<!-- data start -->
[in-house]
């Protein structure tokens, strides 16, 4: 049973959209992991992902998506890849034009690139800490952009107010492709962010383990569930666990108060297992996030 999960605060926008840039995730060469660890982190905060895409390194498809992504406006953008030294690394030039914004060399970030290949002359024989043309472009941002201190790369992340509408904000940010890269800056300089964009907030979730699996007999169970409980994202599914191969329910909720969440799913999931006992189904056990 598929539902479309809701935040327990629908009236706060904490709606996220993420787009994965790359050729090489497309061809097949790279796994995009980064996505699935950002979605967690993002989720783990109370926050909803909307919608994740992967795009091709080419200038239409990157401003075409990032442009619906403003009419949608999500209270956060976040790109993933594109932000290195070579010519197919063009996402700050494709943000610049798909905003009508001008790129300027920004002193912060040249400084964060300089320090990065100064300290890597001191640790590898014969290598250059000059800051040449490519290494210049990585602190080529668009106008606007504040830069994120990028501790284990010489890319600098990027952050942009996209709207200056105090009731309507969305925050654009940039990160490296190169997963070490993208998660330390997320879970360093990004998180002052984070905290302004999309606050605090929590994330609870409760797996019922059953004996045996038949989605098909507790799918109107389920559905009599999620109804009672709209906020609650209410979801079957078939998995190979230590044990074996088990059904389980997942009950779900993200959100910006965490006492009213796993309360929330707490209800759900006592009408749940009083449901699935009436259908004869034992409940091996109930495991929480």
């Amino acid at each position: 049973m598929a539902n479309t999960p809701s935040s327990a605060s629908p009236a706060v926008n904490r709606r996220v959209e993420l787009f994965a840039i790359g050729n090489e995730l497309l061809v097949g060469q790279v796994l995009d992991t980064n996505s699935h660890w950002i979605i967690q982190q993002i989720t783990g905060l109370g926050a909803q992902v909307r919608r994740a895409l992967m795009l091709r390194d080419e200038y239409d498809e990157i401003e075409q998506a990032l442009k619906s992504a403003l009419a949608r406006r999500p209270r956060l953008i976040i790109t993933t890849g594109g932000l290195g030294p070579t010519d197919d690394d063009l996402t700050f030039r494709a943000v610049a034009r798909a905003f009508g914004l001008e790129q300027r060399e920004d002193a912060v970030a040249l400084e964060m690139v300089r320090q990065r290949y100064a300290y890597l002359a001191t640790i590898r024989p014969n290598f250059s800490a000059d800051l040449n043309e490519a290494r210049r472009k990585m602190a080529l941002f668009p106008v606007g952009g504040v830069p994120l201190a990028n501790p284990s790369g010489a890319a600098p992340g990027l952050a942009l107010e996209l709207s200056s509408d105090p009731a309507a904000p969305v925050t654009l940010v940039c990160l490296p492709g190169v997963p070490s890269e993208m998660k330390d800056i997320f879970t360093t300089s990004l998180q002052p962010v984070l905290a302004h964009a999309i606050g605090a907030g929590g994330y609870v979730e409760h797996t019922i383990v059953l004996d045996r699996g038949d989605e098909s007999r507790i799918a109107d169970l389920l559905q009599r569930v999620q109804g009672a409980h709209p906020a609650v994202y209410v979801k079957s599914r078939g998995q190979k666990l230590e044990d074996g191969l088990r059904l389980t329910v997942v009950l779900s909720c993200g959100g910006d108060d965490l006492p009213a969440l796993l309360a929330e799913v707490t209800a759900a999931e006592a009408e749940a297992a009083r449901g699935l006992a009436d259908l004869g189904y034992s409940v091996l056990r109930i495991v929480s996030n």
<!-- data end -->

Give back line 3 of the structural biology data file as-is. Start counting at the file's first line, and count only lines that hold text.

């Amino acid at each position: 049973m598929a539902n479309t999960p809701s935040s327990a605060s629908p009236a706060v926008n904490r709606r996220v959209e993420l787009f994965a840039i790359g050729n090489e995730l497309l061809v097949g060469q790279v796994l995009d992991t980064n996505s699935h660890w950002i979605i967690q982190q993002i989720t783990g905060l109370g926050a909803q992902v909307r919608r994740a895409l992967m795009l091709r390194d080419e200038y239409d498809e990157i401003e075409q998506a990032l442009k619906s992504a403003l009419a949608r406006r999500p209270r956060l953008i976040i790109t993933t890849g594109g932000l290195g030294p070579t010519d197919d690394d063009l996402t700050f030039r494709a943000v610049a034009r798909a905003f009508g914004l001008e790129q300027r060399e920004d002193a912060v970030a040249l400084e964060m690139v300089r320090q990065r290949y100064a300290y890597l002359a001191t640790i590898r024989p014969n290598f250059s800490a000059d800051l040449n043309e490519a290494r210049r472009k990585m602190a080529l941002f668009p106008v606007g952009g504040v830069p994120l201190a990028n501790p284990s790369g010489a890319a600098p992340g990027l952050a942009l107010e996209l709207s200056s509408d105090p009731a309507a904000p969305v925050t654009l940010v940039c990160l490296p492709g190169v997963p070490s890269e993208m998660k330390d800056i997320f879970t360093t300089s990004l998180q002052p962010v984070l905290a302004h964009a999309i606050g605090a907030g929590g994330y609870v979730e409760h797996t019922i383990v059953l004996d045996r699996g038949d989605e098909s007999r507790i799918a109107d169970l389920l559905q009599r569930v999620q109804g009672a409980h709209p906020a609650v994202y209410v979801k079957s599914r078939g998995q190979k666990l230590e044990d074996g191969l088990r059904l389980t329910v997942v009950l779900s909720c993200g959100g910006d108060d965490l006492p009213a969440l796993l309360a929330e799913v707490t209800a759900a999931e006592a009408e749940a297992a009083r449901g699935l006992a009436d259908l004869g189904y034992s409940v091996l056990r109930i495991v929480s996030n």